Code to end cash 'bribes' for transferring out of final salary pensions
Following concerns about the number of people being encouraged to move out of final salary schemes, a new code of conduct has been published to set out some firm rules on this type of pension transfer.
A new code of good practice designed to stop cash ‘bribes’ being offered to persuade people to leave final salary pension schemes has been published.
As the cost of providing defined benefit pensions, such as final salary schemes, continues to rise, more and more people are being offered incentives to transfer into defined contribution, or money purchase, plans.
These schemes invest in the stock market and place the risk firmly on the employee, rather than the employer. By contrast, all the risk for paying out a defined benefit pension lies with the employer.
The Government and regulator the Financial Services Authority (FSA) have become increasingly concerned about people being persuaded to leave final salary schemes when it’s not in their best interests.
Voluntary code... at the moment
While the new code is voluntary, insurers have been warned that it could become law if bad practice continues.
Under the code of practice, the employer is also supposed to pay for the employee to have independent financial advice and offer at least three months for them to consider the offer
Government figures show that over 80% of these type of pension transfers last year involved a cash incentive.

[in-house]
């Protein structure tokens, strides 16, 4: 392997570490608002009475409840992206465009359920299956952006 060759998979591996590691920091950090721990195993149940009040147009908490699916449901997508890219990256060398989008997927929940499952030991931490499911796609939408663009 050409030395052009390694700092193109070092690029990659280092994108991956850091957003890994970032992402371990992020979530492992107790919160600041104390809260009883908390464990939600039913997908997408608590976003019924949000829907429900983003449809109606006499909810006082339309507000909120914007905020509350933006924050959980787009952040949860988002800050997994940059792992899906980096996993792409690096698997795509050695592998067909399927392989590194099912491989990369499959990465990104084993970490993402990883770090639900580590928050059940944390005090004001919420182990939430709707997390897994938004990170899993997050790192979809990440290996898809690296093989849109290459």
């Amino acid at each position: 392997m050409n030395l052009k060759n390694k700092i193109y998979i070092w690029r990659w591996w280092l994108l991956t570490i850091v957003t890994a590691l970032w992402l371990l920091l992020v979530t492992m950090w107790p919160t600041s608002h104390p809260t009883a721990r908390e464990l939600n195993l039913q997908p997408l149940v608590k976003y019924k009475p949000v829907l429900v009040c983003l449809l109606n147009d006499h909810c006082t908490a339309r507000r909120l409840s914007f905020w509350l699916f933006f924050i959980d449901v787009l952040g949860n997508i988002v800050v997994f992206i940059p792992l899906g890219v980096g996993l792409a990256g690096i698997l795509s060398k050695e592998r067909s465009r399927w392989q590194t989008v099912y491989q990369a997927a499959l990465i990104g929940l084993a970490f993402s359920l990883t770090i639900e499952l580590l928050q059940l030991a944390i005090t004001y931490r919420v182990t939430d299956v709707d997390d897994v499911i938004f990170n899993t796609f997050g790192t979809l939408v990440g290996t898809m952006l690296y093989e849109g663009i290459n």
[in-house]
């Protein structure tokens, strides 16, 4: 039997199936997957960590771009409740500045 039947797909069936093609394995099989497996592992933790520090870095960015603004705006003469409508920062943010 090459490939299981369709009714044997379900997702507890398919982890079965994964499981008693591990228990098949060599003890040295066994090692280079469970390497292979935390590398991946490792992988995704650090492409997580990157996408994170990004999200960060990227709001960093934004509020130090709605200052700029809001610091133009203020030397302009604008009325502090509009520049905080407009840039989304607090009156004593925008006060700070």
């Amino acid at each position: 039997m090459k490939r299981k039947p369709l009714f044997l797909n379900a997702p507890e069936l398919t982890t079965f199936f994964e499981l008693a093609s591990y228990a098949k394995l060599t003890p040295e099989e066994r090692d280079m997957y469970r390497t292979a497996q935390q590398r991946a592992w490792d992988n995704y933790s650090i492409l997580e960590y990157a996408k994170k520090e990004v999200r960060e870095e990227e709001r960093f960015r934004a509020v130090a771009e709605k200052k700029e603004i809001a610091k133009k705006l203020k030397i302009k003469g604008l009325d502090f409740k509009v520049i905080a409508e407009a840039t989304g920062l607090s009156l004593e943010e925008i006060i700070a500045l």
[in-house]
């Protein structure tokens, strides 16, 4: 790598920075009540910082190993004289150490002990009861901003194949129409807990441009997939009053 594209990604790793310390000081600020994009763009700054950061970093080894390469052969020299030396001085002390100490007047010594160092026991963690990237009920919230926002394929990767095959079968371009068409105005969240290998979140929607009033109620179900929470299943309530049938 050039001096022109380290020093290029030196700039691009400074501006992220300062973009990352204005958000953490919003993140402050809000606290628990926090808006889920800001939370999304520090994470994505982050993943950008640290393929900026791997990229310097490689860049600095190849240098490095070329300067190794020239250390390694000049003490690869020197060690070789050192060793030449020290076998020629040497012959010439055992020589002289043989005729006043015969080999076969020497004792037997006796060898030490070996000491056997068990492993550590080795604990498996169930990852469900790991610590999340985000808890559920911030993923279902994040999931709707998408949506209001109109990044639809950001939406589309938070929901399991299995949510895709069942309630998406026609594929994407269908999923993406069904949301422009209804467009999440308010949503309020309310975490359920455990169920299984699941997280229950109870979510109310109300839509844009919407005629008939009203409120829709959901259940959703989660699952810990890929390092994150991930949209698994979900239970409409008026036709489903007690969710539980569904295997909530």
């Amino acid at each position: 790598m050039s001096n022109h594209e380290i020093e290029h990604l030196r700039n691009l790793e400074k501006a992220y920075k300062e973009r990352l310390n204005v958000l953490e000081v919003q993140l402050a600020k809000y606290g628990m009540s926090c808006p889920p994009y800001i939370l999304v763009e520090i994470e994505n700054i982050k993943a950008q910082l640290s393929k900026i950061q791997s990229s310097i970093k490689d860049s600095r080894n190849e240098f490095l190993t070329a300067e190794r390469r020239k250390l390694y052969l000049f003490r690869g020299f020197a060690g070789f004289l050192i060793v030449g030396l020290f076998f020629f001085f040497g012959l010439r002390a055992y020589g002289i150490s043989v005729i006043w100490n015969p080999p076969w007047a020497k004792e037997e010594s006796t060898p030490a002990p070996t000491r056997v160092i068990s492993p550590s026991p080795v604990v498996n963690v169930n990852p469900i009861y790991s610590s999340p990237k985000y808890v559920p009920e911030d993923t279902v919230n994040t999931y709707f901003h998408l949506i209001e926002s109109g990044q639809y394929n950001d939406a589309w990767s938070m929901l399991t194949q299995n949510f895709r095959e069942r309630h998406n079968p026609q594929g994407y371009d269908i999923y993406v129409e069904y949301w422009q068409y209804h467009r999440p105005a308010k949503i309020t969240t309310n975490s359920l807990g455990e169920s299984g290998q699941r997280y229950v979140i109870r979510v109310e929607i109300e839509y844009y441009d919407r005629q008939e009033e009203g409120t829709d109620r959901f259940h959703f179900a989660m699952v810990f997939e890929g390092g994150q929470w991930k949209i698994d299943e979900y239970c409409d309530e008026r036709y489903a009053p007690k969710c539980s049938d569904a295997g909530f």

Last month, the FSA tightened its guidance for financial advisers when they are calculating whether a move out of a final salary scheme is in a person’s best interests.
Ed Bowsher wrote more about some of the methods employed by advisers trying to get people to transfer in Don't fall for this pensions rip-off.
When it makes sense to transfer out of a final salary pension
There are a couple of circumstances when it might make sense to transfer:
- You're seriously ill, so you’d like to access as much of your money as you can. If you transferred, you could take out a tax-free 25% lump sum from your pension pot in your late 50s.
- If your employer is in serious trouble and the pension scheme has a large deficit. If the company goes belly up and the pension scheme becomes insolvent, the Pension Protection Fund will pay you a pension, up to a maximum of £29,897 a year. If you’re expecting a final salary pension that’s above that figure, it might make sense to transfer and receive a bigger income from a defined contribution pension.
Whatever the circumstances, get some independent financial advice before you decide what to do.